By Tom Griggs

Jorge Luis Borges

Jorge Luis Borges, the blind Argentine writer known internationally as the master of miniaturist short stories filled with labyrinths and mirrors, rose to prominence outside of Latin America during the 1960s. He split the 1961 Prix International with Samuel Beckett, bringing him initial attention. In 1962, English translations of two of his major collections of short stories appeared, Ficciones and Labyrinths, bringing him even wider readership. The “Latin American Boom” of Latino writers in the ‘60s and ‘70s, and the success of Gabriel García Márquez’s One Hundred Years of Solitude brought still further interest to Borges’s work.

While Borges remains best known outside of Latin America for his fiction, inside Latin America, it is sometimes said his nonfiction essays are his strongest works. If Borges’s fiction totals 1,000 pages, his nonfiction totals that several times over. He wrote film and book reviews, book prologues, essays on social events and philosophical ideas, as well as biographies of modern writers. He also published hundreds of articles on Argentine literature and culture — the tango, folklore, literature, national politics.

It is here in his nonfiction essays that Borges elaborates on the ideas that propel his short stories. It is here that he critiqued the various translations of The Thousand and One Nights, pondered the duration of Hell and wrote a history of angels. It is also here that Borges ridiculed racism and nationalism and took aggressive stands against anti-Semitism and the Nazis in an era of rising sympathy for fascists among the upper-classes in Argentina. The risks inherent in writing these articles in that milieu can be seen in the consequences: Borges’s support of the Allies lead Argentine President Juan Perón and his administration to “promote” Borges from his government position at the Miguel Cané Library to official Inspector of Poultry and Rabbits in the Córdoba municipal market, in effect forcing him to resign from government service.

His earliest nonfiction essays from the 1920s are close to impenetrable, and Borges himself disowned them, attempting to buy up all copies of the three original books that compiled the work from this early era and refusing to let them be republished during his lifetime except for selections in a French translation. Their importance is in suggesting the themes that Borges would develop during the rest of his career. In the 1930s, Borges began to simplify and polish his style, and also to publish regularly in newspapers and magazines. Borges spent three years as a writer for El Hogar, a woman’s journal, publishing a piece every two weeks.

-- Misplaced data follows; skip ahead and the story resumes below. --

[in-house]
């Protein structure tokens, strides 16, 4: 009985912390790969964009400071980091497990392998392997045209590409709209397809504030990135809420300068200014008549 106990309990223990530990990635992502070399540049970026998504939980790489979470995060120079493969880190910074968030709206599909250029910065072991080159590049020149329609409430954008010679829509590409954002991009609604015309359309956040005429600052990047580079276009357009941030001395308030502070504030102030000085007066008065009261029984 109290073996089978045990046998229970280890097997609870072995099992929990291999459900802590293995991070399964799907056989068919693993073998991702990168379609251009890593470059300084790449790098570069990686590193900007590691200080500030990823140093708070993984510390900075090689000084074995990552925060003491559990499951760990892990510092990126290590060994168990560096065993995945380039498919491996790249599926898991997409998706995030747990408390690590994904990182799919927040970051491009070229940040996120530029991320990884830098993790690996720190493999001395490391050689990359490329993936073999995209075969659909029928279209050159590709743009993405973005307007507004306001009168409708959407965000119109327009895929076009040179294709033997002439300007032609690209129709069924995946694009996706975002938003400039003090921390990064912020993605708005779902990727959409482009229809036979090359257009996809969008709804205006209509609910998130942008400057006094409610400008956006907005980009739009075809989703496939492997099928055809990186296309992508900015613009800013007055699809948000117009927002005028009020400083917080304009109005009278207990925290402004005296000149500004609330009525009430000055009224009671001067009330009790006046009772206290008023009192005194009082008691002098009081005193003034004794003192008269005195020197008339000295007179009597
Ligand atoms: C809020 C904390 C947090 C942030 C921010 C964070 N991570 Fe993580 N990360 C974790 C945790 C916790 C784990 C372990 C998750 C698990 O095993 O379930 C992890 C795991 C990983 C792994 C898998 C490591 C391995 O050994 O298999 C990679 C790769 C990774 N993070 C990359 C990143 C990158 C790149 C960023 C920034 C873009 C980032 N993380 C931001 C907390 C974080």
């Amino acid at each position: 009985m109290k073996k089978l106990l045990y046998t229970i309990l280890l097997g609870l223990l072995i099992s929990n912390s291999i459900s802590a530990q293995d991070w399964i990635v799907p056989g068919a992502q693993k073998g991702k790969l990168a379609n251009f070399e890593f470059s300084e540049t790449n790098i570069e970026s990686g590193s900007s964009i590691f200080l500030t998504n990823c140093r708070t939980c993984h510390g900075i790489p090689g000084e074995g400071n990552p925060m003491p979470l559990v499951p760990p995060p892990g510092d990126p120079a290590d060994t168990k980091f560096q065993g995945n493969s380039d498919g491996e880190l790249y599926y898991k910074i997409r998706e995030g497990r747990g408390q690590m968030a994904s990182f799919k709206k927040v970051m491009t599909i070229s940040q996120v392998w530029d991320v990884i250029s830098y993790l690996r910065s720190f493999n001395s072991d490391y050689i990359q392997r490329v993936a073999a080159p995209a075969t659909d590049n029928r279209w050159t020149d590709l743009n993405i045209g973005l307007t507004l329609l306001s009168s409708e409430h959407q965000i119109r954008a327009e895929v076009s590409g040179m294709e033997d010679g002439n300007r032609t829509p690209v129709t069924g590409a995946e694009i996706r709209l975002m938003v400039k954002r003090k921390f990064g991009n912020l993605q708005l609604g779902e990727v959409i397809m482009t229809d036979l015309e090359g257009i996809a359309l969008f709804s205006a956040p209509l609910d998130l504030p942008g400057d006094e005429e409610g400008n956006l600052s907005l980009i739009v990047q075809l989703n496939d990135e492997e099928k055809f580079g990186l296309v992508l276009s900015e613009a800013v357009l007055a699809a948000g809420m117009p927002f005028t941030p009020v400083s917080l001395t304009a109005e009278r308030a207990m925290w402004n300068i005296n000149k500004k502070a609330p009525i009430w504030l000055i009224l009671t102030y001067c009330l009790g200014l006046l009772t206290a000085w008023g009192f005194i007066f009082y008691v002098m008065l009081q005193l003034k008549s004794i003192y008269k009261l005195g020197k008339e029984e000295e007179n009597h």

Borges’s most important period of nonfiction writing begins in 1932 with the publication of Discusión and ends in 1956 with the arrival of his complete blindness, a fertile period of essays, book prologues, as well as book and movie reviews. After his blindness, Borges mostly wrote poetry because he could compose it in his head, but he also continued to write numerous book prologues and to give interviews and lectures in which he would talk spontaneously on subjects that would later be written down and included as part of his nonfiction work.

In his nonfiction, Borges shows not only his overwhelming and well-known erudition, but also his humor. In “The Translators of The Thousand and One Nights” he writes, “Orientalism, which seems frugal to us now, was bedazzling to men who took snuff and composed tragedies in five acts.” In a review of the movie Now Voyager, he describes Bette Davis as “weighed down by a pair of sunglasses and a domineering mother.”

He even more frequently exhibits his ability to obliterate others in an almost offhanded line or two. His starts his review of the film The Man and the Beast by writing, “Hollywood has defamed, for the third time, Robert Louis Stevenson. In Argentina the title of this defamation is El hombre y la bestia [The Man and the Beast] and it has been perpetrated by Victor Flemming, who repeats with ill-fated fidelity the aesthetic and moral errors of Mamoulian’s version — or perversion.” Borges remarks that in T.S. Eliot’s early poems and essays, “The influence of Laforgue is apparent, and sometimes fatal.” On Alfred Hitchcock’s Sabotage Borges writes, “Skillful photography, clumsy filmmaking — these are my indifferent opinions ‘inspired’ by Hitchcock’s latest film.”

Interested in reading these works in their entirety? Selected Non-Fictions edited by Eliot Weinberger and published by Penguin Books is a great place to start.

Tom Griggs is a photographer, writer, editor and educator based in Medellín, Colombia. He teaches between several universities and runs the site Fototazo.

KEEP READING: More on Nonfiction